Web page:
To the Editor:
I am an Adjunct Professor at Duquesne University School of Law teaching upper-level intellectual property law, former director of legal affairs for TimeSys Corporation (an embedded Linux developer), and former vice-president of technology asset management for PNC Bank. In addition to teaching, I currently advise a number of corporate clients regarding information technology matters with related intellectual property issues, and, in particular, risk management issues related to Linux and other open source programs.
I was disturbed to read your recent posting of a letter to the editor authored by Daniel Wallace. I was equally disturbed by the lack of legal expertise reflected in most of the posted comments. I feel strongly that a proper legal response is required, and needs and deserves equal exposure in your paper - not a buried posted response.
So - I am requesting that you publish the following response to Mr. Wallace's letter in the next available issue.
Celia Santander Esq.
Mr. Wallace correctly describes a number of different legal principles, including a fair description of the rights involved in derivative works. However, his key assumption - the foundation of his entire argument - has absolutely no basis in case law, statutory law or even reasonable legal analogy. His argument is based on one key principle: That in order to grant a unilateral license, the licensor may only impose conditions to the license that involve the licensor's exclusive rights, and that the licensor may not impose any conditions that involve any of the licensee's rights.
He cites a Supreme Court case (General Talking Pictures Corp v Western Electric Co Inc) for this principle. There are a number of problems with this case and Mr. Wallace's interpretation.
Firstly, as a threshold issue, you cannot analogize patent law to copyright law. It is like comparing apples to zebras. As just a couple of the many examples of why this is true, consider some fundamental differences between the two bodies of law: patents allow each co-inventor to exercise her exclusive rights without any accounting to the other(s) while copyright law requires co-authors to report to and compensate as appropriate their fellow co-authors for any exercise of rights that results in revenue generation; patents cover ideas while copyrights cover expressions of ideas; copyrights arise naturally - they exist without the author taking any formal action at all, while patents involve formal processes of application and prosecution via the US Patent and Trademark Office to have a patent granted. These are just a few of the many, many differences that make patent case law wholly inapplicable to copyright law.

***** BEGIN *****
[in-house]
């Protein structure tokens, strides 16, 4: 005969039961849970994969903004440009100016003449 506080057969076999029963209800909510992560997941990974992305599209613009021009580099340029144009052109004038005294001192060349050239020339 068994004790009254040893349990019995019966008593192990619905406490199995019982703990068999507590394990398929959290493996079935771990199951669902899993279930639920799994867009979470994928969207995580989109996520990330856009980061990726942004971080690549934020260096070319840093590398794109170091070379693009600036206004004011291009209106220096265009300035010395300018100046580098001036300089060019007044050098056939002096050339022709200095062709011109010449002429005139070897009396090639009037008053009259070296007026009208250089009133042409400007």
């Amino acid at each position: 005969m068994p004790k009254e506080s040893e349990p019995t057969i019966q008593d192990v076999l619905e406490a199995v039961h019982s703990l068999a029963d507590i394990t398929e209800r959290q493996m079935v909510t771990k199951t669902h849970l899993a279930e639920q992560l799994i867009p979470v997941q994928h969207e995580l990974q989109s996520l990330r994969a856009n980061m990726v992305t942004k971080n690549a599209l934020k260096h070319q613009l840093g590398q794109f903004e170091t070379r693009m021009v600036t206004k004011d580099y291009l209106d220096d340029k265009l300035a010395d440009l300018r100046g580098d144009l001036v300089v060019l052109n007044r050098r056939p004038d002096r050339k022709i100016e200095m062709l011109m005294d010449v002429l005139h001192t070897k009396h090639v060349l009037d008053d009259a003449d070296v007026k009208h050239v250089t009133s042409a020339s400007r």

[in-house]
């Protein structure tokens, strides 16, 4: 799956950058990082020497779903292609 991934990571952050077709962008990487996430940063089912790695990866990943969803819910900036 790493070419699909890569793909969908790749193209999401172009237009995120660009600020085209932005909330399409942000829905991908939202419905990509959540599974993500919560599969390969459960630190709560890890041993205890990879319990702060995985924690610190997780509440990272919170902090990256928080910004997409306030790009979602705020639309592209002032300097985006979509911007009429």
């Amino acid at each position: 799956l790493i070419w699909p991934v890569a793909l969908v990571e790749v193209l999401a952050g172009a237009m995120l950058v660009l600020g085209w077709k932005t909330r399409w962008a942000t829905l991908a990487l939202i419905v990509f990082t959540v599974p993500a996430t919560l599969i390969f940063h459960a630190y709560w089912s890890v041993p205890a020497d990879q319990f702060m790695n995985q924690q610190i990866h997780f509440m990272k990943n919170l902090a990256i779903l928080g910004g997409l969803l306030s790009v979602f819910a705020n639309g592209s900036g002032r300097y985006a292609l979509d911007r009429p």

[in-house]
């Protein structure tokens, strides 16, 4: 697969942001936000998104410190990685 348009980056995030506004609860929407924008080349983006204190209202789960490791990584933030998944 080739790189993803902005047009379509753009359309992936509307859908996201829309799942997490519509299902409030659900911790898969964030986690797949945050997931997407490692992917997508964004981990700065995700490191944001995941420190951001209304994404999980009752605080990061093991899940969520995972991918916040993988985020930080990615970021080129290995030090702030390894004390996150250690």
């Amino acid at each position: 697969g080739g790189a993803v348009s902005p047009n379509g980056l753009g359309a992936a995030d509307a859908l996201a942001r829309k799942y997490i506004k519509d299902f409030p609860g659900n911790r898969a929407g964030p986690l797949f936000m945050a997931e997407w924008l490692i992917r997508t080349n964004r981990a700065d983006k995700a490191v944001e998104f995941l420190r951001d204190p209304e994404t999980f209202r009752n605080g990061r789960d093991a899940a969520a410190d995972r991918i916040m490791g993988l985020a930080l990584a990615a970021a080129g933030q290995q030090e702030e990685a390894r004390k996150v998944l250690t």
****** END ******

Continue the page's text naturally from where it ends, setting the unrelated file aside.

We could stop right here on solid ground that Mr. Wallace's arguments are without merit, having been based entirely on patent case law. However, just for the sake of argument, let's analogize anyway, and see if we can follow Mr. Wallace's train of thought.
So let's look at the patent case that Mr.. Wallace relies on - General Talking Pictures Corp v Western Electric Co, Inc., 305 US 124. This case does not discuss in any detail whatsoever the scope or nature of permissible conditions to unilateral license. The case merely cites another case (United States v General Electric Co) to affirm that a patent license may be require, as a condition of the license, certain performance of the licensee provided that such performance reasonably relates to the benefits that the patent holder can expect to receive from his patent. The case cited (United States v General Electric Co) has since been called into question by the Supreme Court and its holdings are no longer good law.